© Paul Hutchings
Nine-year-old Gabe Ball walks on stilts for cancer during Deer Lake’s Relay for Life over the weekend along with his mom, Randi Ball, at the Hodder Memorial Recreation Complex.
DEER LAKE One hundred participants including 80 cancer survivors came out to support Deer Lake’s Relay for Life at the Hodder Memorial Recreation Complex.
With names like A Lovely Bunch of Coconuts and Barbie’s Juney Bugs, teams consisting of ten or more members walked around the stadium listened to entertainment and generally seemed to have fun while raising money for the Canadian Cancer Society.
The time for this year’s event was changed to a start time of noon and ending at midnight. Last year saw an overnight event, running from 7 p.m. to 7 a.m.
“We wanted to make it more of a family event this year,” said organizer David Fever. “We also added more family-friendly events and more people can stay when it runs until midnight and not the next day.”
Most people at the relay seemed to have family reasons for taking part. Heidi Anderson traveled from Grand Falls, and was thinking of her father.
“My dad died of prostate cancer when I was 12, it was awful going through it,” she said. “I had to come out to support others that are going through this.”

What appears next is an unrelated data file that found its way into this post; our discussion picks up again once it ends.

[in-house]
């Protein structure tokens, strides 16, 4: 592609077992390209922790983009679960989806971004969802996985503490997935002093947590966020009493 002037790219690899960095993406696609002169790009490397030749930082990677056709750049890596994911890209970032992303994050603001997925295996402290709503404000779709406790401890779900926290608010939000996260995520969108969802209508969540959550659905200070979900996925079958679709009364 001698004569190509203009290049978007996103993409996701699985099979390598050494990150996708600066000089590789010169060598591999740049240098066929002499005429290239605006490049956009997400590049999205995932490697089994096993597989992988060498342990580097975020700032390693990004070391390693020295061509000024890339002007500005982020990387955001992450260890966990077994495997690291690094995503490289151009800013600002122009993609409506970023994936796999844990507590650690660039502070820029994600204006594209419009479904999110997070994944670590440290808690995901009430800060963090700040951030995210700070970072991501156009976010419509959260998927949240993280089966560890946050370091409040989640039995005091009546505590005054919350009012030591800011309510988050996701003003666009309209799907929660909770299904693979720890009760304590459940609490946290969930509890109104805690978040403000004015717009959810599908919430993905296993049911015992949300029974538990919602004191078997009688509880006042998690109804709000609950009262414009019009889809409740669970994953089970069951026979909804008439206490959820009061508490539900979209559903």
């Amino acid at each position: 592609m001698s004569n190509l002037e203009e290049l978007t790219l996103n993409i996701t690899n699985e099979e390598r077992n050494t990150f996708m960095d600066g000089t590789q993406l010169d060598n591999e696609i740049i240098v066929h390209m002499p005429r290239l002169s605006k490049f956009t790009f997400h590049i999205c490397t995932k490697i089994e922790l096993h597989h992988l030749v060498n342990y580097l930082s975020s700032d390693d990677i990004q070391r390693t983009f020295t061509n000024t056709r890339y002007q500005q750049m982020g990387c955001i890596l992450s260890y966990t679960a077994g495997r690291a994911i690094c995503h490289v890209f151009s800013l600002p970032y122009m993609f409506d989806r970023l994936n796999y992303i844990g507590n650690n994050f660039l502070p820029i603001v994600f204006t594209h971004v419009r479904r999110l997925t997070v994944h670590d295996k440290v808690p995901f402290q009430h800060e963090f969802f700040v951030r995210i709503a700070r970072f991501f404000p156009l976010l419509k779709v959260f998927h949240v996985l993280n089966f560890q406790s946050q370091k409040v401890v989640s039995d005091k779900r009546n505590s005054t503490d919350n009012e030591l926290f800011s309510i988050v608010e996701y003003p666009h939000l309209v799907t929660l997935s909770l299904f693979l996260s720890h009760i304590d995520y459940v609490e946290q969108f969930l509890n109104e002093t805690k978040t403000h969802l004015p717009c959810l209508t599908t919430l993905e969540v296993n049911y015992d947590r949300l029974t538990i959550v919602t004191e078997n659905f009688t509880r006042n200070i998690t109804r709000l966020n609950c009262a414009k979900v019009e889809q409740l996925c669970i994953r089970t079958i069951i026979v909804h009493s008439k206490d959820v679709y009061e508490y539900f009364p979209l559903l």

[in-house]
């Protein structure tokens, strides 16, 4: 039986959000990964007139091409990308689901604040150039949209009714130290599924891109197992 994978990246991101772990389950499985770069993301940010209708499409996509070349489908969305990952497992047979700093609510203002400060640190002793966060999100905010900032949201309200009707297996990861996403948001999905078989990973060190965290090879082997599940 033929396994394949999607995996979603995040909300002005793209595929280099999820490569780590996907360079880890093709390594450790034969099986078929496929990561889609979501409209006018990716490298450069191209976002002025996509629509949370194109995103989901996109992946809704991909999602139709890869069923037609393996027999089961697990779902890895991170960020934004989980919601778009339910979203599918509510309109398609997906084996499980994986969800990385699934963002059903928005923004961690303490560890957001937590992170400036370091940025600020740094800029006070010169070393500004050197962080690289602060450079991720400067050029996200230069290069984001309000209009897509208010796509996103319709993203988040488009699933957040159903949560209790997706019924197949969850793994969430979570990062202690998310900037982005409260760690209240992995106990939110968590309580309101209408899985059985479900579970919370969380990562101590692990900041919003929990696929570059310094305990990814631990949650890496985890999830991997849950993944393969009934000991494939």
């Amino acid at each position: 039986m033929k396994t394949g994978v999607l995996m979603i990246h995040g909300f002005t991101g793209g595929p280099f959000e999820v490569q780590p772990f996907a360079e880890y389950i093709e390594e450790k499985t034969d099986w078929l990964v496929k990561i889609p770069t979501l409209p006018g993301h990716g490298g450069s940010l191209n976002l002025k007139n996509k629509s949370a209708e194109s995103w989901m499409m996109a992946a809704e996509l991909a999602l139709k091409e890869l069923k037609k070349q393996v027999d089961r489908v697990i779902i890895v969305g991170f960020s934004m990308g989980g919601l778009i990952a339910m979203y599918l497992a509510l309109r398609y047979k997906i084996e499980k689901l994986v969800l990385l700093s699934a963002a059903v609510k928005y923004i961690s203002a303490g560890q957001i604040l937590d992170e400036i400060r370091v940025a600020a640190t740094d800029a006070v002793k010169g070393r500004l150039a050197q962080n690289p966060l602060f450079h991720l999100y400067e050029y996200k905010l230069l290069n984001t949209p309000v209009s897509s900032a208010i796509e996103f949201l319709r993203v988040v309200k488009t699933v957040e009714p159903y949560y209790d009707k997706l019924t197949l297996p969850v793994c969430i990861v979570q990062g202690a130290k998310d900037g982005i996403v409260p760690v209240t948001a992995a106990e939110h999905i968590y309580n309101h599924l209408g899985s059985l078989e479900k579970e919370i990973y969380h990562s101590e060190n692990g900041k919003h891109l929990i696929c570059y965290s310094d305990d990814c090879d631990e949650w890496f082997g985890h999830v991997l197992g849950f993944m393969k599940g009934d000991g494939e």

Deer Lake’s Shirley Brophy was on the team, A Lovely Bunch of Coconuts. She said they knew someone with a brain tumor, which is where the team name came from.
“People call the head a coconut, so we went with that,” she said. “It’s great to see that so many people have come out to support this.”
Some wore costumes, and Georgina Jones of Deer Lake proudly showed off the boxing gloves she wore as a pun on the day’s purpose.
“I’m wearing the gloves, we’re fighting cancer,” she said with a smile. “Everyone here has someone they know that has cancer or is being affected by it, I don’t know if they’ll find a cure but I really hope they do.”
Fever marveled at the enthusiasm, as colourful displays were set up and a walking track was cordoned off around the skating rink. He said he himself has also had family members suffer from cancer and that it was great to see so much empathy being displayed by all of the participants.
“Everyone has been affected by this and it’s great to see so many coming out to support what we’re doing here,” he said.
This year marks the 75th anniversary of the Canadian Cancer Society.